This book is a famous science fiction classic. I felt like I was maybe not clever enough to understand it. I did enjoy some of it (i.e. when things were happening) but there were many long paragraphs of pseudo-scientific discussion which were dull. I realise that the translation may be partly to blame but the book would have made a better impression on me if there was more action and less philosophising.
The story is narrated by Kelvin, who arrives at a research station above the planet Solaris. Many scientists have studied the planet and not been able to agree on their theories about the ocean, which seems to be a life-form. They haven’t been able to communicate with it and interest has waned. When Kelvin gets there, he finds the station is eerie, with one scientist dead and the other two acting strangely. Then Kelvin’s wife appears. She seems real, but she died years ago.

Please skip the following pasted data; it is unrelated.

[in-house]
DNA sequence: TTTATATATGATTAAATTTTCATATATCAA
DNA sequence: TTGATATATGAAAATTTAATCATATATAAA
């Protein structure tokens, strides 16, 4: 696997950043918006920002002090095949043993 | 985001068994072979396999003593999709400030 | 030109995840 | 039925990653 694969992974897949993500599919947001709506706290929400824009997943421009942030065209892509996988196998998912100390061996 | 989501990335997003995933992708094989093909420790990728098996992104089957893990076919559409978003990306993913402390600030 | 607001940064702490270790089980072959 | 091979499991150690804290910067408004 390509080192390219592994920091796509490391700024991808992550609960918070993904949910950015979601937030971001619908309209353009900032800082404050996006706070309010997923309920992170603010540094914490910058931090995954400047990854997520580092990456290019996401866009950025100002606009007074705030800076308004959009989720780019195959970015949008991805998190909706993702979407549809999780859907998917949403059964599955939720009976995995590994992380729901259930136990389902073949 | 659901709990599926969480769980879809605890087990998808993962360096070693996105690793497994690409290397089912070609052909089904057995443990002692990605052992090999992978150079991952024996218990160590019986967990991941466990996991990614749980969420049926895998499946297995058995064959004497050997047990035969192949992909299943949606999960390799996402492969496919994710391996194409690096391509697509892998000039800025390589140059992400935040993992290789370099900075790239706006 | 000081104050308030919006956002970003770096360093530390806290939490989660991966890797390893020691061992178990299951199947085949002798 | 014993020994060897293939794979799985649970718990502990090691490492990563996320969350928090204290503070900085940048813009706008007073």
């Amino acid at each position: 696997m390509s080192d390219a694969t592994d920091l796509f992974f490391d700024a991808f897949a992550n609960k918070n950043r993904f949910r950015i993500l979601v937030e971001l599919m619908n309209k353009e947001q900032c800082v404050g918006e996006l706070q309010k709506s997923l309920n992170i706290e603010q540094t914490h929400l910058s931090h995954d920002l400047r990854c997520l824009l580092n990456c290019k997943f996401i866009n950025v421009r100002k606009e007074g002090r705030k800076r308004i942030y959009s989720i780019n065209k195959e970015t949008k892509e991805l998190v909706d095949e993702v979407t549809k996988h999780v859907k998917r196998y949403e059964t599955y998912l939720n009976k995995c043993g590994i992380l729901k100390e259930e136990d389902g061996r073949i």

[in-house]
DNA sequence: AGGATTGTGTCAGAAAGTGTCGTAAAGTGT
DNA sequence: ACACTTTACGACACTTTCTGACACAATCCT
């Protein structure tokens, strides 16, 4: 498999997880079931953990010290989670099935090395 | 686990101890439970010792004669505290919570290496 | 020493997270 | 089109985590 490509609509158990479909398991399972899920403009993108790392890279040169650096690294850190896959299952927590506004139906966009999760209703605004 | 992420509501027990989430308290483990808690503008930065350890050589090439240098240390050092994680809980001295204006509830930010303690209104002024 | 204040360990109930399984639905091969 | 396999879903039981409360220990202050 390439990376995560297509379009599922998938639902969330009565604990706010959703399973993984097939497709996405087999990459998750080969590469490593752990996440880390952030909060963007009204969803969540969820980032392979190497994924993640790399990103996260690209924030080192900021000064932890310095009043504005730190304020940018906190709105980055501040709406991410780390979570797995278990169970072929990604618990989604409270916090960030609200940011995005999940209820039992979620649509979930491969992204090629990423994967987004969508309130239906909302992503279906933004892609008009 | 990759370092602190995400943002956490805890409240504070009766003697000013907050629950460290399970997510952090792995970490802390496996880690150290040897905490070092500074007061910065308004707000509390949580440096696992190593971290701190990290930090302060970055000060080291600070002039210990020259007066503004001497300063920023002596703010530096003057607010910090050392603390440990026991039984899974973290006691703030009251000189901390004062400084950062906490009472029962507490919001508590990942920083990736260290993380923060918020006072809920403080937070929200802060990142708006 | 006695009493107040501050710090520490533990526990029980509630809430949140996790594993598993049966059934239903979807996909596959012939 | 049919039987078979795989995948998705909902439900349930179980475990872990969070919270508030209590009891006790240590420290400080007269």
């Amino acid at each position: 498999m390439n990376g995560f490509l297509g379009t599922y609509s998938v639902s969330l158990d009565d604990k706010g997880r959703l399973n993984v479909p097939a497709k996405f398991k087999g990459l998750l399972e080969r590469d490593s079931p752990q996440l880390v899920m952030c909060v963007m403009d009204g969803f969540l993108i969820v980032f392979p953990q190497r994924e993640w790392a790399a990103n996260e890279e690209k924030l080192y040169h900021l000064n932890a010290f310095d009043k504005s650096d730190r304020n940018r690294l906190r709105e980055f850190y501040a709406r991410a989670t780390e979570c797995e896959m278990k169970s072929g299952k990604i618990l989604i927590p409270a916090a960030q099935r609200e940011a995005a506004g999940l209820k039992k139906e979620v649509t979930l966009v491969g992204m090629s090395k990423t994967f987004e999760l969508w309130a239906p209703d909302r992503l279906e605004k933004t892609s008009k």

Solaris itself is intriguing, mysterious, the restless ocean bathed in red and blue light from the two suns. I also liked the suspense element, which is especially strong in the first few chapters when Kelvin is trying to work out what’s going on. There’s a strange contrast between the emotional side – Kelvin’s feelings about having his dead wife back and not being able to let her go – and the drier, scientific side. Some of the details in the story are of their time and make it seem a little dated, but not more so than other works from around the same era.
First published in Polish in 1961. The English edition appeared in 1970 and was translated by Joanna Kilmartin and Steve Cox, based on the French translation. My edition was published by Faber in 2016.